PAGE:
1m an hour 'lottery' of NHS diabetes care: Thousands face complications including blindness, strokes and even death because of 'shocking' variations in treatmentFailures are leading to premature deaths according to Parliamentary groupAlmost half of sufferers not getting nine recommended annual checks
01:31 GMT, 20 March 2013
11:21 GMT, 20 March 2013
Thousands of people with diabetes are being failed by ‘shocking variations’ in NHS treatment, warn MPs.
The overall picture is of ‘poor, fragmented, expensive and patchy care’ despite 1million an hour being spent on diabetes by the NHS.
A new report by the All Party Parliamentary group for Diabetes (APPG) says failures are leading to devastating complications such as blindness, amputation and stroke, and premature deaths.
Failures: A new report by the All Party Parliamentary group for Diabetes (APPG) says NHS failures are leading to devastating complications such as blindness, amputation and stroke, and premature deaths
It found almost half of people with diabetes in England are not getting the nine annual checks recommended by the NHS, with some areas providing barely one in 20 patients with the whole range of checks.
The figures are worse for children, said the report, as 96 per cent don’t receive all the annual routine checks they should.
APPG chairman and Torbay MP Adrian Sanders said ‘Diabetes is one of the greatest challenges we face, yet diabetes healthcare is poor, patchy and expensive and too many people with the condition are not getting the care or support they desperately need.
‘It is completely unacceptable that barely half of people with diabetes are getting the nine checks and services recommended.
'This postcode lottery of care is leading to devastating health conditions and premature death for many people with the condition.
‘I was moved by the powerful testimony of a person with diabetes who had lost part of his foot as a complication of diabetes’ he added.
The number of Britons diagnosed with diabetes has hit three million for the first time this year, according to figures released earlier this month.
Challenge: APPG chairman and Torbay MP Adrian Sanders says that diabetes is 'one of the greatest challenges we face'
Nine out of ten people with diabetes have type 2 which occurs when the body gradually loses the ability to process blood sugar, leading to high levels which can damage body organs and years of ill-health. The remainder have type 1 which needs insulin treatment.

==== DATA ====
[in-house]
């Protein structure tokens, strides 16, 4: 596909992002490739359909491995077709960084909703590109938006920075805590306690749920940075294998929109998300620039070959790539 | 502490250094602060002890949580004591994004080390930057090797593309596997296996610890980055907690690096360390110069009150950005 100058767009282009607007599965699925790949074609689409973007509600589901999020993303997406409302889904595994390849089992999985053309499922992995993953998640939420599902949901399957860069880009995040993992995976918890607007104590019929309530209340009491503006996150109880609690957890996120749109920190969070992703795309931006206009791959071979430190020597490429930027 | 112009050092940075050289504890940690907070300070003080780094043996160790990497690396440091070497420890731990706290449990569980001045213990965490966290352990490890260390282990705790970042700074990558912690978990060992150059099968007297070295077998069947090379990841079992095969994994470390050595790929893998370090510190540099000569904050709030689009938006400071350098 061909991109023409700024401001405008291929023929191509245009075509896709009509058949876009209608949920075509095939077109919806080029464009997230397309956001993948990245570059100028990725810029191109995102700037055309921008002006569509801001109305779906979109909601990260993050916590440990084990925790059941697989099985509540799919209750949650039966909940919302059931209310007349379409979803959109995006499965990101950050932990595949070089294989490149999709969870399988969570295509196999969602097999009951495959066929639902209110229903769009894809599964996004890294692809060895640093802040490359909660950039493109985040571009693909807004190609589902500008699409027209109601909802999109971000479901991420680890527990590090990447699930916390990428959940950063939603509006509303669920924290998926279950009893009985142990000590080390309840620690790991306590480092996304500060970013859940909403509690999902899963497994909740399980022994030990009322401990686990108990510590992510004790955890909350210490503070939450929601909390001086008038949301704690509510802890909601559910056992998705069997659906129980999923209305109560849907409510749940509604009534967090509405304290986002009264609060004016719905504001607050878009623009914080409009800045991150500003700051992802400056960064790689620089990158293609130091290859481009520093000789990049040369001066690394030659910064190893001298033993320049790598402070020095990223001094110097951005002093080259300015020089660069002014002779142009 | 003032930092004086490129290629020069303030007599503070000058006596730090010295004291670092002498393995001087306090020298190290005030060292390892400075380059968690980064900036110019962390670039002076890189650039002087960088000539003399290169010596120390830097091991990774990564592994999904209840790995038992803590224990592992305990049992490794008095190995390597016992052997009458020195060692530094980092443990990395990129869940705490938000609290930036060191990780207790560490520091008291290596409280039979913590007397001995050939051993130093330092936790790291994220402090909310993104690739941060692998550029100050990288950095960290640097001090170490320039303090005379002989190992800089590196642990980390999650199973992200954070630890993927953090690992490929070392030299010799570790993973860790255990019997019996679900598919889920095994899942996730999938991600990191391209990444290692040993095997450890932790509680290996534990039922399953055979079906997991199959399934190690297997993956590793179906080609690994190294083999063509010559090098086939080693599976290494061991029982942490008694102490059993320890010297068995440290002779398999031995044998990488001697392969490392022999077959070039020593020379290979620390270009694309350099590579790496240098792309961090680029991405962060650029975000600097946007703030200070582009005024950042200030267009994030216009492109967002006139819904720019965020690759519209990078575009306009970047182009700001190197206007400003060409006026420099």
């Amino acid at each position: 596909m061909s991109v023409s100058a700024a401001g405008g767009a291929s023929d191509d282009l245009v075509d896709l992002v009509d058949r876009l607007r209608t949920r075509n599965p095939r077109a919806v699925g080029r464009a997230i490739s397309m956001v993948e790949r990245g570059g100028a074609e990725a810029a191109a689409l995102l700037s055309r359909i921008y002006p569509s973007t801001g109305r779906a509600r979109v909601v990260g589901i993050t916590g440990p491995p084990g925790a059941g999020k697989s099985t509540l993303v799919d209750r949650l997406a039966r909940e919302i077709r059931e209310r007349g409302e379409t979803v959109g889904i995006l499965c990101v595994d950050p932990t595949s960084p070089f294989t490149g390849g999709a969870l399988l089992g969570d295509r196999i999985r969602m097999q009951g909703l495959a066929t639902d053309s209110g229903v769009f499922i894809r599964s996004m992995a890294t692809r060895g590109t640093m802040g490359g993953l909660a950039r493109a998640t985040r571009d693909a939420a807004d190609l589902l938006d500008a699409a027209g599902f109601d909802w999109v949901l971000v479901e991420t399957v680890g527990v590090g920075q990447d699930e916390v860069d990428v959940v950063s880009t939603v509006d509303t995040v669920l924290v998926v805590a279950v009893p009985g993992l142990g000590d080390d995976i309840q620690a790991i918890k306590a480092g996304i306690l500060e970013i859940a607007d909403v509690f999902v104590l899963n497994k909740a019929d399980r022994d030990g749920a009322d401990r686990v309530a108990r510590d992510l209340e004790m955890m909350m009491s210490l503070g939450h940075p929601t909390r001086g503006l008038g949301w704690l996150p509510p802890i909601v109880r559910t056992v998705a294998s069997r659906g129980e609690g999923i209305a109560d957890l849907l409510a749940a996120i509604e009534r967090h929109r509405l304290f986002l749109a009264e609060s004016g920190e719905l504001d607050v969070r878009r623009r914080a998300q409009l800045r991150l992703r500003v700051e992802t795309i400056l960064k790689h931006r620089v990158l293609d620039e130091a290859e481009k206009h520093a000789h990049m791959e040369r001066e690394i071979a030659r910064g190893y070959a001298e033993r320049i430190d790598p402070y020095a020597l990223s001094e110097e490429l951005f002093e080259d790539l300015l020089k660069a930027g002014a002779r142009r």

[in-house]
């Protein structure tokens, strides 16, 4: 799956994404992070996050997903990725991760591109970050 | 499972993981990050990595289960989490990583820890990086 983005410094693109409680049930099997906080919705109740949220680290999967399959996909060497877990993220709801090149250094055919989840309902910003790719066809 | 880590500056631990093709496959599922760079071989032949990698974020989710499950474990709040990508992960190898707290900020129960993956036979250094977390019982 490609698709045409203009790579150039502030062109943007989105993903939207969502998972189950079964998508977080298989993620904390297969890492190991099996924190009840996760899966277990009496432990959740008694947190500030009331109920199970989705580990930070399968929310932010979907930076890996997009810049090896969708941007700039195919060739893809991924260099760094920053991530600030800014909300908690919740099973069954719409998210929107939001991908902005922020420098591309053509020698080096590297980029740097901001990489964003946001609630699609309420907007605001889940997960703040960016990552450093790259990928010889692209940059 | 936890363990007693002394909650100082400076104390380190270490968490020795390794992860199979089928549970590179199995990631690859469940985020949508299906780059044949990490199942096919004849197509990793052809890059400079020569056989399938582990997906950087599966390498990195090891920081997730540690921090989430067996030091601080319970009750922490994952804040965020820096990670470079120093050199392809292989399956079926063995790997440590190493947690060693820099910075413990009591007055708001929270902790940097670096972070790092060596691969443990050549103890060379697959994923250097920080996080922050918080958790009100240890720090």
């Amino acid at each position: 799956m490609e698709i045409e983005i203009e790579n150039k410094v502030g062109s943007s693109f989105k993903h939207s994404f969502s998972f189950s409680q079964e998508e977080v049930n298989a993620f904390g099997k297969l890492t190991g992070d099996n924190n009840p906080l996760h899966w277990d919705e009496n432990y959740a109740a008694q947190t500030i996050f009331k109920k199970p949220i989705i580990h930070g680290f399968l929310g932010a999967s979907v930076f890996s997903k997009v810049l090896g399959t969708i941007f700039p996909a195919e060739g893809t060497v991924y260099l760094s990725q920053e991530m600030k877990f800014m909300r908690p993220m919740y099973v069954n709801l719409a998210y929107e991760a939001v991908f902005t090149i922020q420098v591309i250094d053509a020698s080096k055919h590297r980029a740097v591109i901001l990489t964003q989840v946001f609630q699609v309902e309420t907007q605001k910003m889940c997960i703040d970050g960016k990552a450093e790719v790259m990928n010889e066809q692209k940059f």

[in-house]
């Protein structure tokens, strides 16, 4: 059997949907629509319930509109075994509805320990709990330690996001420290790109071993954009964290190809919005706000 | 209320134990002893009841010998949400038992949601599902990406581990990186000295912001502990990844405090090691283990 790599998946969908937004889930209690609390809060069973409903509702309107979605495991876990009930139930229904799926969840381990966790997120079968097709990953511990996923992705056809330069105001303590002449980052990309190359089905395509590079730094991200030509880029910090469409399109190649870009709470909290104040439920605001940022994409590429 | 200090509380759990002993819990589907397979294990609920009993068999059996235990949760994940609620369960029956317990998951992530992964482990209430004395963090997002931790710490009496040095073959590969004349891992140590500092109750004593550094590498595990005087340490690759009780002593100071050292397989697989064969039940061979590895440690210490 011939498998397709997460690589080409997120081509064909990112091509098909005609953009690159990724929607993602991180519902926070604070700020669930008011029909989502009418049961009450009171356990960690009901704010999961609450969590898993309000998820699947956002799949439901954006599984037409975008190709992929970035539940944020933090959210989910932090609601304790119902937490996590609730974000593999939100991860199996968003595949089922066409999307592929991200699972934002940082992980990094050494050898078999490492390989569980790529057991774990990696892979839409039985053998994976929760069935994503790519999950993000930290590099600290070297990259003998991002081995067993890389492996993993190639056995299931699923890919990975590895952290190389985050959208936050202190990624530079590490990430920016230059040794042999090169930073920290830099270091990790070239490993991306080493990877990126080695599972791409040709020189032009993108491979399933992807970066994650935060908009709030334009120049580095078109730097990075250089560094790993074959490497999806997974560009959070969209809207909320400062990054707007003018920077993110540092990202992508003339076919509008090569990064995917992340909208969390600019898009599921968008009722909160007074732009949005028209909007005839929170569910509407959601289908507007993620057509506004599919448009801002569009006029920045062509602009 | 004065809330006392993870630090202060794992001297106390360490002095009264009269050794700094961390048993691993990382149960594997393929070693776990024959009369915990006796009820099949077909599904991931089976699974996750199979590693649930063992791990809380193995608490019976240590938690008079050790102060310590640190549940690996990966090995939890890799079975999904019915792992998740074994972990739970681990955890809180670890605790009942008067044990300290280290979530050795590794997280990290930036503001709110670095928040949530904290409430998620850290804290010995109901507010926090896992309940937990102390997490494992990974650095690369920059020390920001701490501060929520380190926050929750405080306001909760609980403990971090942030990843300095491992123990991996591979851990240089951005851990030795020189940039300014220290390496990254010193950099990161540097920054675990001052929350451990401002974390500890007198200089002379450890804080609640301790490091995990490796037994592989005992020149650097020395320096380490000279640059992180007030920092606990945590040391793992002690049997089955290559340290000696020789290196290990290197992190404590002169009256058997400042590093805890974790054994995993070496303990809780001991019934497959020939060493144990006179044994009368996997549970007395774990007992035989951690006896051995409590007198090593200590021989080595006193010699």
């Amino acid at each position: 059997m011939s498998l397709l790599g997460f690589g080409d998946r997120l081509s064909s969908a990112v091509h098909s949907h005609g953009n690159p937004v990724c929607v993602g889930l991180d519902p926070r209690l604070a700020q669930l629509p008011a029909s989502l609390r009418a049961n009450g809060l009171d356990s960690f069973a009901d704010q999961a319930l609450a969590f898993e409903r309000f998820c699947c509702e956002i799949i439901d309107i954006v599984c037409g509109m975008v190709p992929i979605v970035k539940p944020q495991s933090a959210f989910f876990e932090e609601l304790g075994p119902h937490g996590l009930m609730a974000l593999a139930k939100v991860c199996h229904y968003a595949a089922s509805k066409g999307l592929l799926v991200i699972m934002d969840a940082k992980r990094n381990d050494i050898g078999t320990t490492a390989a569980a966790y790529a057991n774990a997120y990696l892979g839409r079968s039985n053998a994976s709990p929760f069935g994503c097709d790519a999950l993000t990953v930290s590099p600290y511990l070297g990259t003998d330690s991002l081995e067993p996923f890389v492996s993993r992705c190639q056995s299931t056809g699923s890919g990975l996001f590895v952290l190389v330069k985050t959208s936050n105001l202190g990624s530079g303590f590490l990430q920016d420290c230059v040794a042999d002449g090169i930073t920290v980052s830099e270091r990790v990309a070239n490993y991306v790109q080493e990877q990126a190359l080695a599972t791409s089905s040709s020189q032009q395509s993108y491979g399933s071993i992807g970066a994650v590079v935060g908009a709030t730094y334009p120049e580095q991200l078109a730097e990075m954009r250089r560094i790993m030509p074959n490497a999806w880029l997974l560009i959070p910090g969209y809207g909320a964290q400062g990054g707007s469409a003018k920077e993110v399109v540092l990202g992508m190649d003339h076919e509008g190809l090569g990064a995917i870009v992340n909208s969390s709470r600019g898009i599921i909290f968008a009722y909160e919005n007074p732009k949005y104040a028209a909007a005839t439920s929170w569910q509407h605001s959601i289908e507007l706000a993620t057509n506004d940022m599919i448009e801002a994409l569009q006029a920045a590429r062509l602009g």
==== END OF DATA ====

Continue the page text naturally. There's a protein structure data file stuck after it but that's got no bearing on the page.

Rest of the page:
Type 2 is strongly linked to lifestyle factors such as being overweight or obese, leading a sedentary lifestyle and eating an unhealthy diet.
Every year in England and Wales, 24,000 people with diabetes die earlier than expected.
The latest report, which took testimony from patients, NHS staff and experts, says diabetes costs the NHS over 10billion a year – around 1million an hour.
But eighty per cent goes on managing complications, many of which could be prevented, it says.
Mr Sanders, who has type 1 diabetes, said the group heard repeatedly from people who were not receiving nine basic annual checks including blood pressure and blood glucose.
‘Others did not know what checks they had or had not had, or had no record of the results of those checks’ he said.
The number of people receiving all nine checks ranged from six per cent to around 69 per cent depending on the area they lived.
The report found ‘shocking’ variations in levels of amputations – with the majority preventable through good care.
One on four people in nursing homes has diabetes, but many are undiagnosed, said the report.
It follows the Public Accounts Committee diabetes report that highlighted the “depressingly poor” state of diabetes healthcare.
Barbara Young, chief executive of Diabetes UK, said ‘Time and time again we hear about the depressingly poor state of diabetes healthcare, yet we are still waiting to hear how the Government intends to deal with what is fast becoming a crisis.
‘The Government must designate diabetes as a priority and commit to ensuring everyone with diabetes gets good quality care so that they can live long healthy lives.
'This is why we welcome the All Party Parliament Group for Diabetes’ call for a national implementation plan for improved diabetes care.’
Karen Addington, chief executive of Juvenile Diabetes Research Foundation, said ‘The Diabetes APPG’s specific demand for increased government funding into type 1 diabetes medical research, echoes our own call.
'Type 1 diabetes is a serious and challenging condition that affects 400,000 UK children and adults – and cost the country 1.9 billion in 2011.
‘This research and its outcomes would not only improve the lives of those living with type 1 diabetes, but would also help protect the NHS from spiralling costs.’